What this means is that we cannot rely on elected officials to do their jobs properly, or companies to revise their business model. Nonetheless, this moment presents an enormous opportunity: people all over the world are beginning to reject the logic of technology platforms that profit from personal data, and are hungry for alternatives.

That insight needs to be converted into proposals for law reforms that are difficult to discount, demands for policies that are bad for business if ignored, and a cultural shift in how we understand data and what it says about us. It is also the perfect moment to explore alternative technologies that focus on decentralisation, and find ways for them to be incorporated into daily life.

Technology capitalism and the surveillance state will collude when they need to, and bicker in public when it suits them. The hope lies in everyday people forcing them to change their ways.



Lizzie O'SheaLizzie O'Shea is a lawyer and writer. He book on technology, politics and history will be published with Verso in 2019.

Topic tags: Lizzie O'Shea, Facebook, Cambridge Analytica, data



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Existing comments

Why is this headlined surveillance "capitalism"? The article spells out that the state is in cahoots with this activity. And I vaguely suspect that socialist states might just be a little interested in surveillance too, maybe even going back a few decades. But, no, it's "capitalism" that's the designated ogre! Also remember: for all its undoubted crimes, you don't HAVE to join Facebook. But in China or North Korea, you have no choice about being watched.

HH | 17 April 2018  

All this complaining --- about your data being turned into a psychographic profile of yourself to be sold to advertisers who then know which of your buttons to push --- is precious. You pay peanuts, you get monkeys. You pay less than peanuts, you get monkeyed. And so you should. Facebook is not a public good like the traditional economic examples of public goods, non-toll roads and lighthouses, where the state forces everyone to pay for these facilities whether or not they use them because if it didn’t, nobody would pay for them. Facebook is a private good with the same problem as free-to-air radio/TV and the union movement – free riders, people who expect benefits for free. But there is no free lunch. The resources that comprise Facebook (or free-to-air broadcaster or union) are costly. The someone who elects to pay for the technology so you don’t is a less clumsy version of the hit-and-miss advertiser of free-to-air. Your psychographic profile is, essentially, your echo chamber. As long as advertisers aren’t pushing (or push-polling) lies into your chamber, there is nothing to complain about as the data you’re receiving is the data you want because it fits your preconceptions.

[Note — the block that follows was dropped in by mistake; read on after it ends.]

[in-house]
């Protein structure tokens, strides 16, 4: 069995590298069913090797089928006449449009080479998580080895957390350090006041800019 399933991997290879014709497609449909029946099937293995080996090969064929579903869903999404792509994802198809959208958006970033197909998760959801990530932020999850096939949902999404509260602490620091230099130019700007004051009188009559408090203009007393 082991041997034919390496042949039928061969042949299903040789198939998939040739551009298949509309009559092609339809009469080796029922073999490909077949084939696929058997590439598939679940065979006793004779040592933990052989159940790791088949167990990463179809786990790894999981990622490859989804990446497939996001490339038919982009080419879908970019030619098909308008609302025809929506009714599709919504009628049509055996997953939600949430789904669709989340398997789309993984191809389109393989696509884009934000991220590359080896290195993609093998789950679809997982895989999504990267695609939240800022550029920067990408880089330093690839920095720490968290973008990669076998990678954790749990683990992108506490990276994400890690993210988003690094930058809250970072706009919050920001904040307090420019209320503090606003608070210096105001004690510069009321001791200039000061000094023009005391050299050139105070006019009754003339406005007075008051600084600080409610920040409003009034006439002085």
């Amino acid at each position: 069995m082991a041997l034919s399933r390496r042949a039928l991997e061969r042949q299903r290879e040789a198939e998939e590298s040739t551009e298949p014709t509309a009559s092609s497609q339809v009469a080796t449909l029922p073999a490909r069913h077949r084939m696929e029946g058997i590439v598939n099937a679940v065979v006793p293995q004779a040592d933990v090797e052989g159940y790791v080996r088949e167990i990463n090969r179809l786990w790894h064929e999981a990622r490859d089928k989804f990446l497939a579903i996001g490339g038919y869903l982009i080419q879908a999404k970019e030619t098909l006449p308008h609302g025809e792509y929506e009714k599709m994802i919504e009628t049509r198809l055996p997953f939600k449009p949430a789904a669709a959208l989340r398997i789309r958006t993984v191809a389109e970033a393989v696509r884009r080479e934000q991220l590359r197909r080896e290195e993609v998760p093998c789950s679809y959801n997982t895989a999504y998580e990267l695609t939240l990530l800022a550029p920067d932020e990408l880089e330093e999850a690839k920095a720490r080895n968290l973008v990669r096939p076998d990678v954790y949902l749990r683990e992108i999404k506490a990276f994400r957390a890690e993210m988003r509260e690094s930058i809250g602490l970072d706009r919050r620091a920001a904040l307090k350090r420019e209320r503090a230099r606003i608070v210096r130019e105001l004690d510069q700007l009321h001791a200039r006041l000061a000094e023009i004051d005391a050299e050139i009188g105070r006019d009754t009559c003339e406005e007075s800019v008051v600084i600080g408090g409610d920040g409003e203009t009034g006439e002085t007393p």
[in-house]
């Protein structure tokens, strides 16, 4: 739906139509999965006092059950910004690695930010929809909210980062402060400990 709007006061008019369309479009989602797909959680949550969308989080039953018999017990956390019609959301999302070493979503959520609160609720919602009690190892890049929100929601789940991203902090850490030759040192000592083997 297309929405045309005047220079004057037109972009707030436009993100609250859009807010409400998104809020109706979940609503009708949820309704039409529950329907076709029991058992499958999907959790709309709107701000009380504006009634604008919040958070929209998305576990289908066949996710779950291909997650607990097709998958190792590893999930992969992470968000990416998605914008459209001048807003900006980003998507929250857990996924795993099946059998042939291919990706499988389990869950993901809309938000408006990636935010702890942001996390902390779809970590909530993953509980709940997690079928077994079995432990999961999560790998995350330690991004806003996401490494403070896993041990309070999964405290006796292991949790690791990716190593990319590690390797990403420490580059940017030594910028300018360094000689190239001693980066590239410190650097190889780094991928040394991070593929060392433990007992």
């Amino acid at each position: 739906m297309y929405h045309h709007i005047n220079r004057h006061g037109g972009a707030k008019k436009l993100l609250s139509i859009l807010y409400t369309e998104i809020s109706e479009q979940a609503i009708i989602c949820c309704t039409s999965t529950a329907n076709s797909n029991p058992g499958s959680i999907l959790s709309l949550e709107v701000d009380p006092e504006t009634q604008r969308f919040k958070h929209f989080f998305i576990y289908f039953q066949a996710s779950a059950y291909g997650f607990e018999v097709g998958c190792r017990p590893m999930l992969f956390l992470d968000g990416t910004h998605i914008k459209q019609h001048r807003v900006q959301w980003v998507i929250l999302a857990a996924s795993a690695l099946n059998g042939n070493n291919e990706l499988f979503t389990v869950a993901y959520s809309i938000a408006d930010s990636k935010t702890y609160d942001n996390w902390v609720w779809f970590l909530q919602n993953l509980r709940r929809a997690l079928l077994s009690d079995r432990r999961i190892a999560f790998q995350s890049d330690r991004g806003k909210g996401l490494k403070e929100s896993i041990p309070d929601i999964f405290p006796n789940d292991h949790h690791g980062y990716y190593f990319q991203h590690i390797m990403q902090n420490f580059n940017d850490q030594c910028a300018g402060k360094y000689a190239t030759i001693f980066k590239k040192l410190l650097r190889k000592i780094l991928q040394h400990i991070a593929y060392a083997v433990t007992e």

Roy Chen Yee | 19 April 2018  

"Facebook is not the only company that strip mines data with almost sociopathic disinterest". What a brilliant line, Lizzie, and so true. I have always refused to join one of these 'modern' forms of communication and glad I have. It's annoying though when you want to comment on other sites that you HAVE to be a member of one of them. Well, that's one way of shutting me up. And HH, I agree totally - it's another example of arguing from an agenda rather than objectively about a 'truth' or issue. It's also so interesting how 'socialists' in the west have gotten very wealthy using the capitalist system in which they live. Also, look at Norway, one of the most socialist countries - it simply couldn't survive without its investments in more capitalist societies. There are so many 'dirty' words which are only 'dirty' because we've been 'educated' into thinking they are 'dirty'. We need to constantly be asking ourselves, always, "Why do I think what I do, or the way I do"? What the bad examples of socialism and capitalism lack is morality and humanity. It's about these, not isms.

Stephen de Weger | 19 April 2018